“If your pain is keeping you awake today, you’re at risk of
functional decline in the future,” said lead author Patricia A.
Parmelee of the Center for Mental Health and Aging at The University
of Alabama in Tuscaloosa.
But these are very preliminary results, she added, noting that her
team is among the first to examine how pain, sleep and mental health
symptoms interact over time.
Almost 15 percent of U.S. adults over age 35 have some form of
osteoarthritis, joint pain due to wear and tear on cartilage,
according to the Centers for Disease Control and Prevention.
Previous studies have found that having arthritis increases the
likelihood of sleep problems as well.
But it’s been unclear which comes first and what role mood plays in
both pain and sleep problems.
For the new study, the researchers mailed questionnaires on sleep
disturbances, pain, functional limitations and depression symptoms
to 367 adults with diagnosed knee arthritis.
During follow-up diagnostic interviews, participants discussed
trouble falling asleep, waking frequently in the night or waking too
early in the morning. About 70 percent of people in the study
reported some form of sleep disturbance.
For physical function, participants rated their mobility, ability to
walk and bend, hand and finger function, arm function, self-care and
ability to do household tasks.
Those with sleep problems were more likely to have symptoms of
depression and tended to have worse pain compared to people without
sleep problems, but sleep was not linked to functional disability.
Especially for those with more severe knee pain, sleep problems were
linked to worse depression symptoms, according to the results in
Arthritis Care and Research.
When 288 participants answered the same questions a year later,
those who had previously reported sleep disturbance were more likely
to report an increase in depression and functional disability.
At any given moment, the results showed that “the combination of
sleep and pain puts depression through the roof,” Parmelee told
Reuters Health. Over time, “sleep disturbance predicts increased
depression and increased disability.”
“A lot of people would expect that the sleep problems would result
in more pain,” which didn’t seem to happen in this study, said Kelli
Allen, associate director at the Center for Health Services Research
in Primary Care at the Durham VA Medical Center in North Carolina.
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“But there’s some relationship directly between pain and downstream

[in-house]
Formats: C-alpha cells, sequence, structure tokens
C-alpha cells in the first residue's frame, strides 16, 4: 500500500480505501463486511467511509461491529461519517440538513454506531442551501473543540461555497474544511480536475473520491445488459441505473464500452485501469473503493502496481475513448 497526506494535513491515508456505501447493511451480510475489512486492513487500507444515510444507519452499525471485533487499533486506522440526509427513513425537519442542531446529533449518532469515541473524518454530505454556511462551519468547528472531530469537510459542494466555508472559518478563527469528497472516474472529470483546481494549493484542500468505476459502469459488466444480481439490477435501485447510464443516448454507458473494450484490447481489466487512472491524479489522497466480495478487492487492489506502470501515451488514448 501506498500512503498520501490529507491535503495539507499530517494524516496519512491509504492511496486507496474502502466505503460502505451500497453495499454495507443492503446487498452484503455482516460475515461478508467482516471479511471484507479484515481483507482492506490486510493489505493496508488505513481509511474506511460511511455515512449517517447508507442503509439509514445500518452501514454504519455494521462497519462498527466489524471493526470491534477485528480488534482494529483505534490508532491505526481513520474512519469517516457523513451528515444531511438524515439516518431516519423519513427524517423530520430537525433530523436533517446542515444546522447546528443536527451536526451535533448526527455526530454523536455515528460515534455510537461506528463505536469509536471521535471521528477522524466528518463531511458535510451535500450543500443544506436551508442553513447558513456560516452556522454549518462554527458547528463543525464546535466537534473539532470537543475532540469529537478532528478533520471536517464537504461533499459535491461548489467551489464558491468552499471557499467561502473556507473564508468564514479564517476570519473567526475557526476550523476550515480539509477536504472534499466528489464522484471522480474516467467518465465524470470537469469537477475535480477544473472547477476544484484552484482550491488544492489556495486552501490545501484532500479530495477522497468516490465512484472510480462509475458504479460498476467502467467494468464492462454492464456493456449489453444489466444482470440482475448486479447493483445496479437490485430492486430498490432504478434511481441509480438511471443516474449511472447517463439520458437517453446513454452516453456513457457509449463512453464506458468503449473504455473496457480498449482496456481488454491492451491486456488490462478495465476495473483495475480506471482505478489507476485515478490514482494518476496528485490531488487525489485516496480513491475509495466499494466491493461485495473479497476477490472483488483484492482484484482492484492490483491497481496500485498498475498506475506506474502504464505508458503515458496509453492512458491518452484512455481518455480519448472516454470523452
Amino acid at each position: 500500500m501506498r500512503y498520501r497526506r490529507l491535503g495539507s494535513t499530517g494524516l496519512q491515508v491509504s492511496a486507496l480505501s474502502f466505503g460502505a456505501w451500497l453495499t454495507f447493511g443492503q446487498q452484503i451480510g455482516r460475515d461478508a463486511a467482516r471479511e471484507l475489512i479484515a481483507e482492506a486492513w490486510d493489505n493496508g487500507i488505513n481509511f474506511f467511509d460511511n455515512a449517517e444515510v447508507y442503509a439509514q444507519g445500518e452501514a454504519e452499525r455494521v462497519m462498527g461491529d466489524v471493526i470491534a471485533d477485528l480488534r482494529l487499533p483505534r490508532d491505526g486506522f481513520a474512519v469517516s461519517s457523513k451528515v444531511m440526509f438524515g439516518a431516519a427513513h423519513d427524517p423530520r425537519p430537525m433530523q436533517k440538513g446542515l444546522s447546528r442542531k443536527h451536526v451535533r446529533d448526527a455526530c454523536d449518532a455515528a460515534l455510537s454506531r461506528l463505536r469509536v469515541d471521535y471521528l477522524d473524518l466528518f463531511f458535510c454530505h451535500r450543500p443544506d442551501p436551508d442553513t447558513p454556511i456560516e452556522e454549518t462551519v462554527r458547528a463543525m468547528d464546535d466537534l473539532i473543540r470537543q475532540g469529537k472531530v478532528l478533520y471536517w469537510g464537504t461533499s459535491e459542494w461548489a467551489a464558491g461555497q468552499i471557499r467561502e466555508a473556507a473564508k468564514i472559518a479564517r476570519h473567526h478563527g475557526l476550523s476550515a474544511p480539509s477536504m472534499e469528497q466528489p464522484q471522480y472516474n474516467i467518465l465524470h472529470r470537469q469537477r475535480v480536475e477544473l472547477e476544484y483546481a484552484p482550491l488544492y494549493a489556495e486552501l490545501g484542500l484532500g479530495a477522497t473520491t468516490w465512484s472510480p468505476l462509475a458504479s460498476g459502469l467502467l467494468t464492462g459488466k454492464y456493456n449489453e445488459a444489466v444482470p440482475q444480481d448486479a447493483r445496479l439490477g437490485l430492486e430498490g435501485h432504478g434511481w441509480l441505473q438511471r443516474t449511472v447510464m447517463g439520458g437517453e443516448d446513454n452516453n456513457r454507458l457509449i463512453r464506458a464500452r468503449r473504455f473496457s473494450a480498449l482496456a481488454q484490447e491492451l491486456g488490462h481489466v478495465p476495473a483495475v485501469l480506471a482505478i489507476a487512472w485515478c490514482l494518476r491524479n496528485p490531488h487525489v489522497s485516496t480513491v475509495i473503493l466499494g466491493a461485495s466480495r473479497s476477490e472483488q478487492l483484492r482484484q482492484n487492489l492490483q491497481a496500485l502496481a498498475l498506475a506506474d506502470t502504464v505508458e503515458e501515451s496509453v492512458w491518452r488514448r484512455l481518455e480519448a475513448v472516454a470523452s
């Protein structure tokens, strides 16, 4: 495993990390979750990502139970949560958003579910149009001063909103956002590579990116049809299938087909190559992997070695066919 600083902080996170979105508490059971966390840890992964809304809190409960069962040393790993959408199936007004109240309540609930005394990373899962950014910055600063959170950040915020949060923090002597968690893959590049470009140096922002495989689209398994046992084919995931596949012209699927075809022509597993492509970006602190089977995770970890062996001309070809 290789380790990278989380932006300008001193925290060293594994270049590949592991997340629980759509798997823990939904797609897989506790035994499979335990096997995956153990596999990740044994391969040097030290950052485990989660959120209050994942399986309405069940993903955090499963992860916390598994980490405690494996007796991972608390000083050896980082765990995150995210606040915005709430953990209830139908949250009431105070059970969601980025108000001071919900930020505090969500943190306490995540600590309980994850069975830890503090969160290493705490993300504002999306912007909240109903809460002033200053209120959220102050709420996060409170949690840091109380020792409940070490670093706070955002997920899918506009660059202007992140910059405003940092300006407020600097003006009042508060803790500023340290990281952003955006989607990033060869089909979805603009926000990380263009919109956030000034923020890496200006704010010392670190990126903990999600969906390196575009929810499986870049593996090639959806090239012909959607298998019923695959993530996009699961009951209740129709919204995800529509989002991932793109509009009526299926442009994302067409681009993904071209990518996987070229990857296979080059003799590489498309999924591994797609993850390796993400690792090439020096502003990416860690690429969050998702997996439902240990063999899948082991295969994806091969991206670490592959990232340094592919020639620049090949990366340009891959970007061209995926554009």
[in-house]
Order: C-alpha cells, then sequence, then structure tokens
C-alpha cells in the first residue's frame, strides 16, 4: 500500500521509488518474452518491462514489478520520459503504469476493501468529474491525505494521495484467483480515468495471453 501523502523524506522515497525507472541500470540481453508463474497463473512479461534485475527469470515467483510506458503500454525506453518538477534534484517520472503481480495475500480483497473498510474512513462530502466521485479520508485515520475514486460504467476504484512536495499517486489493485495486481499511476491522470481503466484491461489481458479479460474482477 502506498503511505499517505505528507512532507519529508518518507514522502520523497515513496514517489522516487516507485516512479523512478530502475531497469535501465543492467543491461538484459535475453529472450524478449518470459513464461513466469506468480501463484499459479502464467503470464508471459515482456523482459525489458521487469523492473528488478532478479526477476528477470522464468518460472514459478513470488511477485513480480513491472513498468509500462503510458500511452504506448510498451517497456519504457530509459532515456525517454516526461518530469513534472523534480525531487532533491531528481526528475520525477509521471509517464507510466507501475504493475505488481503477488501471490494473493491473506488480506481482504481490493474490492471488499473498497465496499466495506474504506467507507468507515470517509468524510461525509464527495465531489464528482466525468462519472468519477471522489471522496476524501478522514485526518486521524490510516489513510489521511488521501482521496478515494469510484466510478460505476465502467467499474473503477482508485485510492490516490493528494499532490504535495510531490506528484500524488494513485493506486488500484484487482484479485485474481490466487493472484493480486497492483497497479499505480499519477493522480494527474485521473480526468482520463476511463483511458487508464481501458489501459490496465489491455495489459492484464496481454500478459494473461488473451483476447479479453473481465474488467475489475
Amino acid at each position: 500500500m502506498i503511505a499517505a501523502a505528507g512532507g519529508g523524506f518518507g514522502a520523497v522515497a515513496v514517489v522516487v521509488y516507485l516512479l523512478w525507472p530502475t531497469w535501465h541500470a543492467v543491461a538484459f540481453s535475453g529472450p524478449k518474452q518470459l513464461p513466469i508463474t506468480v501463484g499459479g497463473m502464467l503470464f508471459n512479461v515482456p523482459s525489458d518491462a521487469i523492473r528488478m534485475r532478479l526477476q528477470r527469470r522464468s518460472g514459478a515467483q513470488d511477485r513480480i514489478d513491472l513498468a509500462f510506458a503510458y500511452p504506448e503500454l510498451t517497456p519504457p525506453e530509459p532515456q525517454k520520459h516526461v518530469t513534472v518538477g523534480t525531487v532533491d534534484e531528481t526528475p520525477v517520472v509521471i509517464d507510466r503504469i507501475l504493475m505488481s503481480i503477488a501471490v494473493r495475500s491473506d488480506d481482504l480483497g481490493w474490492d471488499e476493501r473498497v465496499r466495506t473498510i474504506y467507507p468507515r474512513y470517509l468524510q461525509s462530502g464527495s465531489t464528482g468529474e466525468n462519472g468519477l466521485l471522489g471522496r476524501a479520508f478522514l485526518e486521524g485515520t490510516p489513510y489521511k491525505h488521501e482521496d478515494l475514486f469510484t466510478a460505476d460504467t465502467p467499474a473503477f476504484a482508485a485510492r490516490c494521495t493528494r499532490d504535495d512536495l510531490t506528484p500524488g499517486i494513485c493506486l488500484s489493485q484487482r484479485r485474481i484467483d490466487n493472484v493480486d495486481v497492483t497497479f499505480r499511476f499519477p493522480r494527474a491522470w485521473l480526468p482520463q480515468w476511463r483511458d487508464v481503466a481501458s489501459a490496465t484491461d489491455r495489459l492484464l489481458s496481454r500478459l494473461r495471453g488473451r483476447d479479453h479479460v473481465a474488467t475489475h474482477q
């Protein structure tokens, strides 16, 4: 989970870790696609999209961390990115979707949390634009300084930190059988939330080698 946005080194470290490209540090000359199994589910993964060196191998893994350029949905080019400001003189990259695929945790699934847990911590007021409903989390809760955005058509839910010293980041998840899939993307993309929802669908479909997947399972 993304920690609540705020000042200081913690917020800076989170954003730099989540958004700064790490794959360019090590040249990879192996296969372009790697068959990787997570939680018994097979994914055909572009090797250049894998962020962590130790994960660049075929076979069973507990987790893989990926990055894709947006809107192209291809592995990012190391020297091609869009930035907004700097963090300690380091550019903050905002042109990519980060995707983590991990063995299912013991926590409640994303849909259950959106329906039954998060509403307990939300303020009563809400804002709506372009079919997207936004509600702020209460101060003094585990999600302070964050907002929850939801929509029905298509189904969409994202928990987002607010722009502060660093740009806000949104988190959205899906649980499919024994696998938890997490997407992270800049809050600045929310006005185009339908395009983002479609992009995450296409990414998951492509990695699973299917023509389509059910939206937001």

disability,” she told Reuters Health.
The measure of sleep conditions was very broad, Parmelee said, which
might explain why sleep disturbance wasn’t linked to an increase in
pain. Self-reported sleep problems and objectively measured sleep
problems don’t always line up, she said.
In any case, there should be more emphasis on the importance of
screening for sleep problems, particularly for people with
arthritis, said Allen, who was not part of the new study.
Some medications treat both sleep and depression, while some help
with pain and depression, but medications are not the only options,
Physical activity is known to improve pain levels and sleep quality
and to reduce depression risk, Allen said. Cognitive behavioral
therapy may also address multiple dimensions of osteoarthritis
“We do need to intervene as much as possible because sleep problems
put people at risk of depression and disability,” Parmelee said.
Two decades ago when she started studying osteoarthritis, people
thought disturbed sleep was just something patients had to learn to
live with, but that attitude has changed recently, Parmelee said.
“Very often in talking with people about this, some folks don’t put
that much emphasis on the importance of sleep and don’t understand
that in the long range it can be important,” Parmelee said. “If
you’re having sleep problems you need to get help for that.”
SOURCE: http://bit.ly/1yR6pkW Arthritis Care and Research, online
October 6, 2014.
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